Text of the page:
International students in Australia might have higher tuition fees, and costs can vary based on the university and programme.

Apart from tuition fees, other aspects play a role in the overall financial consideration:

PhD studentship: Many universities offer PhD studentships that provide financial support to research students, covering both tuition fees and a stipend for living expenses.

Stipend and housing: Stipends are designed to cover living expenses. Stipend amounts can vary depending on the university and location. If you’re studying in London in the UK, stipends might be higher to account for the higher living costs in the city. Some universities also offer subsidised or affordable housing options for doctoral students.

Tuition and stipend packages: Some PhD programmes provide funding packages that include both tuition waivers and stipends. These packages are to help relieve the financial burden on students during their doctoral studies.

Research the financial support options provided by the universities you’re interested in to make an informed decision about the cost of your PhD journey.

What funding options are available for PhD candidates?

PhD candidates have various funding options available to support their studies and research journeys. Some of these options include:

PhD scholarships: Scholarships are a common form of financial aid for PhD candidates. They are awarded based on academic merit, research potential or other specific criteria. Scholarships can cover tuition fees and provide a stipend for living expenses.

Bursaries: Bursaries are another form of financial assistance offered to students, including PhD candidates, based on financial need. They can help cover tuition fees or provide additional financial support.

In the UK, specific funding options are available:

Regional consortium: Some regions have research consortiums that offer funding opportunities for doctoral candidates. These collaborations can provide financial support for research projects aligned with specific regional needs.

UK research institute: Research councils in the UK often offer stipends to PhD candidates. These stipends cover living expenses and support research work.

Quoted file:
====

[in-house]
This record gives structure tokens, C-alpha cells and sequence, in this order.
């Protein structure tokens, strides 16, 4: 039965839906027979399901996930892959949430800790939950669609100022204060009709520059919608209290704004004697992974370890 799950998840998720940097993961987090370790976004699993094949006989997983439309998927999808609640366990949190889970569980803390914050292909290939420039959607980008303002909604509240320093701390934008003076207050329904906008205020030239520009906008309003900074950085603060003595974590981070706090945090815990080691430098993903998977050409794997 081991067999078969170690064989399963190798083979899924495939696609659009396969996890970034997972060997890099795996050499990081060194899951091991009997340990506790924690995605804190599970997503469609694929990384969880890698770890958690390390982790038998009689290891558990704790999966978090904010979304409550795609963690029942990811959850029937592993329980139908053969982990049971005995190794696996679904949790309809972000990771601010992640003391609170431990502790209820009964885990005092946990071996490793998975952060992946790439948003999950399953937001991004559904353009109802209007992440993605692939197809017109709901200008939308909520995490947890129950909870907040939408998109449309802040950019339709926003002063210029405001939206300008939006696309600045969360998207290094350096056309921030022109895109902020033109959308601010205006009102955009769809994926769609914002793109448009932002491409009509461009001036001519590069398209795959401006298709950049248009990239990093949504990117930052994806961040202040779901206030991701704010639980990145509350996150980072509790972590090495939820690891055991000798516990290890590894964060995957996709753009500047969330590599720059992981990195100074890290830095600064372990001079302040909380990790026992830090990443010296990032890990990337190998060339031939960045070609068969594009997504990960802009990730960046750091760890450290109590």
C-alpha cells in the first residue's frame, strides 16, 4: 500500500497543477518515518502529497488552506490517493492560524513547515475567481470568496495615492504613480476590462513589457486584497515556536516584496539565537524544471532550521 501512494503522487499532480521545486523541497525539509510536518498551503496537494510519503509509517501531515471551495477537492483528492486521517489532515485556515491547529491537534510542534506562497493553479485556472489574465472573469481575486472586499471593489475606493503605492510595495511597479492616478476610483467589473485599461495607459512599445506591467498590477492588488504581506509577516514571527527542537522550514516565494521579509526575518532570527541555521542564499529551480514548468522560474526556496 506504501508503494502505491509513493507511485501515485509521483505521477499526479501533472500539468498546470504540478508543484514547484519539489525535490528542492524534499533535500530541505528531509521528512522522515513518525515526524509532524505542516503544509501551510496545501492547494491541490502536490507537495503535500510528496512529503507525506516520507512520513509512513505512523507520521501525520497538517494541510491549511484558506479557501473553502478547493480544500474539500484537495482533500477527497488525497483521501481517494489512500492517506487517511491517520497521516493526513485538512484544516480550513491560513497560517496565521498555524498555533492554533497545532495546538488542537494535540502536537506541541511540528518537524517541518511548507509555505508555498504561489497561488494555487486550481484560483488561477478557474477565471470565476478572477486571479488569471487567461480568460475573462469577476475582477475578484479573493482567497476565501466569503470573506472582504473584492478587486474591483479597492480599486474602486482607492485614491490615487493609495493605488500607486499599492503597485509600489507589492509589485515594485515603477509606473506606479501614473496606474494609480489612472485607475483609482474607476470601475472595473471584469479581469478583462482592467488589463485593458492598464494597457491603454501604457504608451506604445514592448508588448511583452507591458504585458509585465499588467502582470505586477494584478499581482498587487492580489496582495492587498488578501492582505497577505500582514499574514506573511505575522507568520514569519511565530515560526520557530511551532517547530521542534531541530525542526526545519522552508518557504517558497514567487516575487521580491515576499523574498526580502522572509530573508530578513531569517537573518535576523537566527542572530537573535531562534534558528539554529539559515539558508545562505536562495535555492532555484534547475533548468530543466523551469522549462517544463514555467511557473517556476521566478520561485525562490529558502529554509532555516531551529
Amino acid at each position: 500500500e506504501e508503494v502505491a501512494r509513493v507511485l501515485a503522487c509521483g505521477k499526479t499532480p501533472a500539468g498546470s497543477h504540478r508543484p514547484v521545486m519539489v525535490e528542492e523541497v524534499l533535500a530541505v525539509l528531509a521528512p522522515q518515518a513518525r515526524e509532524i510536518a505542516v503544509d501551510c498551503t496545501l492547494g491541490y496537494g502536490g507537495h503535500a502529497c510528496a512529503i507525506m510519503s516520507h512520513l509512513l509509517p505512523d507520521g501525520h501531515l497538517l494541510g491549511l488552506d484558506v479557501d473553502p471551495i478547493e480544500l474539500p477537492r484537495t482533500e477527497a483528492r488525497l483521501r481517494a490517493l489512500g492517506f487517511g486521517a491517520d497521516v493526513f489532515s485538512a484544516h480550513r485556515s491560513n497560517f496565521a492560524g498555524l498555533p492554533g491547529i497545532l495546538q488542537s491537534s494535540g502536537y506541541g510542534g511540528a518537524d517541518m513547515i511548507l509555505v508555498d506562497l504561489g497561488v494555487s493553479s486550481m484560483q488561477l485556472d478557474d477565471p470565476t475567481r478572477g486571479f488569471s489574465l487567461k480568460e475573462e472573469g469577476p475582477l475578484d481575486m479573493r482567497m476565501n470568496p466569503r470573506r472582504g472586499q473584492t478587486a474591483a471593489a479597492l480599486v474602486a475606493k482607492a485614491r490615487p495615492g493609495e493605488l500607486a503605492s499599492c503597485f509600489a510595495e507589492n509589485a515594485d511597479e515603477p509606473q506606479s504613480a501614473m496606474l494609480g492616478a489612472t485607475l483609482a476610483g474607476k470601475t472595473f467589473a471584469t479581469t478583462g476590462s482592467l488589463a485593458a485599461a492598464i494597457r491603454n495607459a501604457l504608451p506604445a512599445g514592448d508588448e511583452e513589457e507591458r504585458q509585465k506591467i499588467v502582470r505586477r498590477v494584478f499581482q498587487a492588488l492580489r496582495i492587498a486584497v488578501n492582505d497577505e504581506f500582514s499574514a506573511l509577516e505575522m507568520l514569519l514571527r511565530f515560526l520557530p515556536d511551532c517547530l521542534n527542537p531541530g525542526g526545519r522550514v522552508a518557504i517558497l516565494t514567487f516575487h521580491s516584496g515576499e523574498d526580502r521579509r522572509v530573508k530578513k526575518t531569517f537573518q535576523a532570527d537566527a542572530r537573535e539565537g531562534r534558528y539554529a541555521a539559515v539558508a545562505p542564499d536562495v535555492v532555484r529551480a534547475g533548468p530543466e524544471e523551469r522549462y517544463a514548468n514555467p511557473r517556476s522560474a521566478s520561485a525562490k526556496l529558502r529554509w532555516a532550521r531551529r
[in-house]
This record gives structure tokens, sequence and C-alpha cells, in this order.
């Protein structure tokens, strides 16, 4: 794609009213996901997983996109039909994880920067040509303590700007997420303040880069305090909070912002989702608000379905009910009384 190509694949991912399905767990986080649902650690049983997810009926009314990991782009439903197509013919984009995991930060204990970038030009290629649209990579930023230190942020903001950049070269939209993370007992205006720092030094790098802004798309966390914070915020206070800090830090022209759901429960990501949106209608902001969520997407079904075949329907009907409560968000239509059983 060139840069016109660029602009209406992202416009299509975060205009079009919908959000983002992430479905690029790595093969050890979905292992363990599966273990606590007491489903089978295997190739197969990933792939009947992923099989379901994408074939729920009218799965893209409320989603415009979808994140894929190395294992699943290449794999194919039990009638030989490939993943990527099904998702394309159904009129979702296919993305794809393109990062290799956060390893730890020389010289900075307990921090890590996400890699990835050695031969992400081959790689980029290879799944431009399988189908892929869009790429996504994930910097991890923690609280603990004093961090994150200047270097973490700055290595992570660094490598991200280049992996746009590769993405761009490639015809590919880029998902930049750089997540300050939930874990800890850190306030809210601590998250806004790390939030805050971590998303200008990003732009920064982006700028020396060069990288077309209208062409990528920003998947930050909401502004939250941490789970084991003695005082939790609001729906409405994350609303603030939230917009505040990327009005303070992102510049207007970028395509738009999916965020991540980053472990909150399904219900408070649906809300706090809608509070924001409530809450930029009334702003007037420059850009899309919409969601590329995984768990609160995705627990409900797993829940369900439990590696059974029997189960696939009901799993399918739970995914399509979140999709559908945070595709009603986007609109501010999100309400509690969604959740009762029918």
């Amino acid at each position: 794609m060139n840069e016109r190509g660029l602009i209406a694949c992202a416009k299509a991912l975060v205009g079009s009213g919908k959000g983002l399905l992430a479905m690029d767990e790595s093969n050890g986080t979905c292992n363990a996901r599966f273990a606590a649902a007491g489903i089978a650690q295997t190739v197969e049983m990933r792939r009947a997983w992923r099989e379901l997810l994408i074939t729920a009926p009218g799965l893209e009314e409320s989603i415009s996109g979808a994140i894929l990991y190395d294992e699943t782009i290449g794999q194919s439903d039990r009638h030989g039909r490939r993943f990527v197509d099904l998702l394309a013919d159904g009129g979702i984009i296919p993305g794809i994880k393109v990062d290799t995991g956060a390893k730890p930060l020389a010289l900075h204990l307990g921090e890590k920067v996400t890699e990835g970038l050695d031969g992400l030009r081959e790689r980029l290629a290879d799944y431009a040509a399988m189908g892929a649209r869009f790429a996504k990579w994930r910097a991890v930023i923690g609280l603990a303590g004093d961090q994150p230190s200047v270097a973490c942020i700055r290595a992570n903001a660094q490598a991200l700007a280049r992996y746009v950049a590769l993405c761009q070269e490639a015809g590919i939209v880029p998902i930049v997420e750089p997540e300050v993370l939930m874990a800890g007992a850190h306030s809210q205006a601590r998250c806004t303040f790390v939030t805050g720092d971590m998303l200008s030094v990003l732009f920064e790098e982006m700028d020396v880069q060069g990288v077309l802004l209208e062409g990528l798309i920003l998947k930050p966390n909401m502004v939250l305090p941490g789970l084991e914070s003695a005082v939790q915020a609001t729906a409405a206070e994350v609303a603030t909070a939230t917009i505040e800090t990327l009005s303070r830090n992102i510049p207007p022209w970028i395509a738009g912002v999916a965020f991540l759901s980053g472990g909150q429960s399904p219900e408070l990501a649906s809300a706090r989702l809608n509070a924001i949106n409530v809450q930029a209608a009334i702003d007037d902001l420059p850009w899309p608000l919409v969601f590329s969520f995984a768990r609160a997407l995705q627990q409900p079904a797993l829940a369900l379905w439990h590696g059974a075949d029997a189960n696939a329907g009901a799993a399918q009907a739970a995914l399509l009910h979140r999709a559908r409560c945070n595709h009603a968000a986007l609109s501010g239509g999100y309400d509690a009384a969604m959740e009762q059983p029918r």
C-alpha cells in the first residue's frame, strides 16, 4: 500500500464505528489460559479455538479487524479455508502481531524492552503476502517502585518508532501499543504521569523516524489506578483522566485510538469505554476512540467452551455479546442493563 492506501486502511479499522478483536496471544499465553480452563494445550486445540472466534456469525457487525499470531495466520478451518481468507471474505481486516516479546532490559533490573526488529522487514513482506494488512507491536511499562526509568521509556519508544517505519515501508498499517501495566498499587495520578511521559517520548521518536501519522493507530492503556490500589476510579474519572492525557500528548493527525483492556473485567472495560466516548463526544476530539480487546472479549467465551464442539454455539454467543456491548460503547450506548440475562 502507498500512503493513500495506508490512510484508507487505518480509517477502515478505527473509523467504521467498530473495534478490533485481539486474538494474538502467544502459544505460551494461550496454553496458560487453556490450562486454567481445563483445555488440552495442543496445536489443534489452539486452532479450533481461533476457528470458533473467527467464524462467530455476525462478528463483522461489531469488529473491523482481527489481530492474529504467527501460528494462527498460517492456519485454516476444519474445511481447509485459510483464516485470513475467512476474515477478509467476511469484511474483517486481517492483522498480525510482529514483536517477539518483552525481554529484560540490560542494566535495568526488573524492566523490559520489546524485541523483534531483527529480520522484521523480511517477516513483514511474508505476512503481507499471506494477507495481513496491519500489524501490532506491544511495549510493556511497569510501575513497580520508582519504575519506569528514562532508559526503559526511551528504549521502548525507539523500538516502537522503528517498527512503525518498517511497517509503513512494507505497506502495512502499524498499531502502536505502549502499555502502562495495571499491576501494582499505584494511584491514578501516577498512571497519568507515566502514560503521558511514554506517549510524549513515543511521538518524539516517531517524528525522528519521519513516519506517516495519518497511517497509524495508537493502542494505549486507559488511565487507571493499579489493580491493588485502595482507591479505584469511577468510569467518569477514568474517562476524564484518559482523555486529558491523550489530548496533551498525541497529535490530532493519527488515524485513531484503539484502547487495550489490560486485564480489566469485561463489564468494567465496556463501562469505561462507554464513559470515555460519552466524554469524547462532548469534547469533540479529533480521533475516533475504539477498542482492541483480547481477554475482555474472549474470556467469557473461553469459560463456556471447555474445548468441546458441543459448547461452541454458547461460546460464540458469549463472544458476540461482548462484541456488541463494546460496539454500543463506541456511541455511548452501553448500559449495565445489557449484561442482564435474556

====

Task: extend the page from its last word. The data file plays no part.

University-based studentship: Many UK universities offer studentships. You can read more about these above.

In the USA, there are also funding options available:

Research assistantships (RAs): Many universities offer research assistantships where PhD candidates work on research projects under the guidance of faculty members. In exchange, they receive stipends and often have their tuition waived.

Teaching assistantships (TA): Teaching assistantships involve assisting professors in teaching undergraduate courses. In return, PhD candidates receive stipends and sometimes tuition remission.

Fellowships: Fellowships are competitive awards that provide financial support for PhD candidates. They can come from universities, government agencies, private foundations and other institutions. Fellowships can cover tuition, provide stipends and offer research or travel funds.

Graduate assistantships: Graduate assistantships include a range of roles, from research and teaching to administrative support. These positions often come with stipends and sometimes include tuition benefits.

External grants and fellowships: PhD candidates can apply for grants and fellowships from external organisations and foundations that support research careers in specific fields. Examples include the National Science Foundation (NSF) and the Fulbright Programme.

Employer sponsorship: In some cases, employers might sponsor employees to pursue PhDs, especially if the research aligns with the company’s interests.

You can read about the current available scholarships for international students of all education levels on our website .

What does a PhD Involve?

How does a PhD work?

A PhD includes thorough academic research and significant contributions to your chosen field of study. The timeline for completing a PhD can significantly vary based on the country, college or university you attend and the specific subject you study.

The duration of a PhD programme can vary based on factors such as the institution’s requirements and the academic discipline you’re pursuing. For instance, the timeline for a PhD in a science-related field might differ from that of a humanities discipline.

UK PhD timeline example

Looking at a typical PhD degree in a London higher education institution, we can consider this example timeline.

In the initial year of your PhD, you’ll collaborate closely with your designated academic supervisor. This collaboration involves refining and solidifying your research proposal, which lays the foundation for your entire doctoral journey.

This is also the time to establish a comprehensive plan, complete with well-defined milestones and deadlines. A crucial aspect of this year is conducting an extensive literature review, immersing yourself in existing academic works to understand the landscape of your chosen research area. It’s important to make sure that your research idea is original and distinct from prior studies.